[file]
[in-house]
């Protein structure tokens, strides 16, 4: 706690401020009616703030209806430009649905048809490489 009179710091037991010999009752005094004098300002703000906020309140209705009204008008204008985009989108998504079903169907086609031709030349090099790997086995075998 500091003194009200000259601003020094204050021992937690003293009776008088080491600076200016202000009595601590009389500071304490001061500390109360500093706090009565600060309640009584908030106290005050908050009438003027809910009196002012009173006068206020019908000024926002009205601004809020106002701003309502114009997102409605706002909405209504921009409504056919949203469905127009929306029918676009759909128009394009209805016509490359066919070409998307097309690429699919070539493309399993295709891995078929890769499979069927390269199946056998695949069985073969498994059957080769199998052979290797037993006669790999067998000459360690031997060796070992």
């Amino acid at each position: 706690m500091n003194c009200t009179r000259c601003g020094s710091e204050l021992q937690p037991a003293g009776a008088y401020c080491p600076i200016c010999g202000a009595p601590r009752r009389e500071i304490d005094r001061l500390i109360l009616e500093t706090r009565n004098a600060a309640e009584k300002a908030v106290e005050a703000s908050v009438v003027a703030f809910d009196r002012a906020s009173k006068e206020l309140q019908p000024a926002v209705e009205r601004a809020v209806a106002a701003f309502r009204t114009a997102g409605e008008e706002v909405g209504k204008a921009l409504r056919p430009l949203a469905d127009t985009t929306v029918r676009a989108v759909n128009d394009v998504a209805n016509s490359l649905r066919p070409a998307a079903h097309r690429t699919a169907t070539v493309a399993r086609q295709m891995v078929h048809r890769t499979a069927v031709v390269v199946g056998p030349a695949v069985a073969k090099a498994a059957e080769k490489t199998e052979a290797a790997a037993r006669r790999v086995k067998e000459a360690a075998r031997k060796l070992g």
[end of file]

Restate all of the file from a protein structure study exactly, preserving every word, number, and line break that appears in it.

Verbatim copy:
[in-house]
């Protein structure tokens, strides 16, 4: 706690401020009616703030209806430009649905048809490489 009179710091037991010999009752005094004098300002703000906020309140209705009204008008204008985009989108998504079903169907086609031709030349090099790997086995075998 500091003194009200000259601003020094204050021992937690003293009776008088080491600076200016202000009595601590009389500071304490001061500390109360500093706090009565600060309640009584908030106290005050908050009438003027809910009196002012009173006068206020019908000024926002009205601004809020106002701003309502114009997102409605706002909405209504921009409504056919949203469905127009929306029918676009759909128009394009209805016509490359066919070409998307097309690429699919070539493309399993295709891995078929890769499979069927390269199946056998695949069985073969498994059957080769199998052979290797037993006669790999067998000459360690031997060796070992």
């Amino acid at each position: 706690m500091n003194c009200t009179r000259c601003g020094s710091e204050l021992q937690p037991a003293g009776a008088y401020c080491p600076i200016c010999g202000a009595p601590r009752r009389e500071i304490d005094r001061l500390i109360l009616e500093t706090r009565n004098a600060a309640e009584k300002a908030v106290e005050a703000s908050v009438v003027a703030f809910d009196r002012a906020s009173k006068e206020l309140q019908p000024a926002v209705e009205r601004a809020v209806a106002a701003f309502r009204t114009a997102g409605e008008e706002v909405g209504k204008a921009l409504r056919p430009l949203a469905d127009t985009t929306v029918r676009a989108v759909n128009d394009v998504a209805n016509s490359l649905r066919p070409a998307a079903h097309r690429t699919a169907t070539v493309a399993r086609q295709m891995v078929h048809r890769t499979a069927v031709v390269v199946g056998p030349a695949v069985a073969k090099a498994a059957e080769k490489t199998e052979a290797a790997a037993r006669r790999v086995k067998e000459a360690a075998r031997k060796l070992g």